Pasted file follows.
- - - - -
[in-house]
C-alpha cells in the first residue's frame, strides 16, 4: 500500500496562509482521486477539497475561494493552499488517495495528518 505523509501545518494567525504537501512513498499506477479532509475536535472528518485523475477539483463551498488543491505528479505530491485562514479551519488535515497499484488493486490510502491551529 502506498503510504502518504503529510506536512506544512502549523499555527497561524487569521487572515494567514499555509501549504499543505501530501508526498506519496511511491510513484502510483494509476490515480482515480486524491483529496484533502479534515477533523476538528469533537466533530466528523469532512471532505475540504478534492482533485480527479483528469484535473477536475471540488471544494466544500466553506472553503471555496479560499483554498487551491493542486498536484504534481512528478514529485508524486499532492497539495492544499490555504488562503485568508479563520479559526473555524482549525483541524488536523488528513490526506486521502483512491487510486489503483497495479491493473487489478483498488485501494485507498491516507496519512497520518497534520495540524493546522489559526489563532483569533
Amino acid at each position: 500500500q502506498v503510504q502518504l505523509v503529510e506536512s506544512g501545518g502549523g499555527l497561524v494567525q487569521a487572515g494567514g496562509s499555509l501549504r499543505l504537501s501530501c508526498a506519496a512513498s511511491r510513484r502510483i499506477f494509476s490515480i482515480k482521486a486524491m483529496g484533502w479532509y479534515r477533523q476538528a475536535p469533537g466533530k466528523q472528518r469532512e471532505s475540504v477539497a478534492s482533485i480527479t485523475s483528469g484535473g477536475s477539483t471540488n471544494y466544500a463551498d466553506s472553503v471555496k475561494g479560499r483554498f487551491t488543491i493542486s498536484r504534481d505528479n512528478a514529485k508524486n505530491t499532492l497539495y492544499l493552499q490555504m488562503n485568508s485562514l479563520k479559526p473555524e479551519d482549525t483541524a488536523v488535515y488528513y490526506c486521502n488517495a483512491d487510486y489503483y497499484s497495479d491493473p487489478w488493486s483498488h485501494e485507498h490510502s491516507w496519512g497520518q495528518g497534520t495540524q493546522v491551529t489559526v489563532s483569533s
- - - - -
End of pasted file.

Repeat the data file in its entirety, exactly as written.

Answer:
[in-house]
C-alpha cells in the first residue's frame, strides 16, 4: 500500500496562509482521486477539497475561494493552499488517495495528518 505523509501545518494567525504537501512513498499506477479532509475536535472528518485523475477539483463551498488543491505528479505530491485562514479551519488535515497499484488493486490510502491551529 502506498503510504502518504503529510506536512506544512502549523499555527497561524487569521487572515494567514499555509501549504499543505501530501508526498506519496511511491510513484502510483494509476490515480482515480486524491483529496484533502479534515477533523476538528469533537466533530466528523469532512471532505475540504478534492482533485480527479483528469484535473477536475471540488471544494466544500466553506472553503471555496479560499483554498487551491493542486498536484504534481512528478514529485508524486499532492497539495492544499490555504488562503485568508479563520479559526473555524482549525483541524488536523488528513490526506486521502483512491487510486489503483497495479491493473487489478483498488485501494485507498491516507496519512497520518497534520495540524493546522489559526489563532483569533
Amino acid at each position: 500500500q502506498v503510504q502518504l505523509v503529510e506536512s506544512g501545518g502549523g499555527l497561524v494567525q487569521a487572515g494567514g496562509s499555509l501549504r499543505l504537501s501530501c508526498a506519496a512513498s511511491r510513484r502510483i499506477f494509476s490515480i482515480k482521486a486524491m483529496g484533502w479532509y479534515r477533523q476538528a475536535p469533537g466533530k466528523q472528518r469532512e471532505s475540504v477539497a478534492s482533485i480527479t485523475s483528469g484535473g477536475s477539483t471540488n471544494y466544500a463551498d466553506s472553503v471555496k475561494g479560499r483554498f487551491t488543491i493542486s498536484r504534481d505528479n512528478a514529485k508524486n505530491t499532492l497539495y492544499l493552499q490555504m488562503n485568508s485562514l479563520k479559526p473555524e479551519d482549525t483541524a488536523v488535515y488528513y490526506c486521502n488517495a483512491d487510486y489503483y497499484s497495479d491493473p487489478w488493486s483498488h485501494e485507498h490510502s491516507w496519512g497520518q495528518g497534520t495540524q493546522v491551529t489559526v489563532s483569533s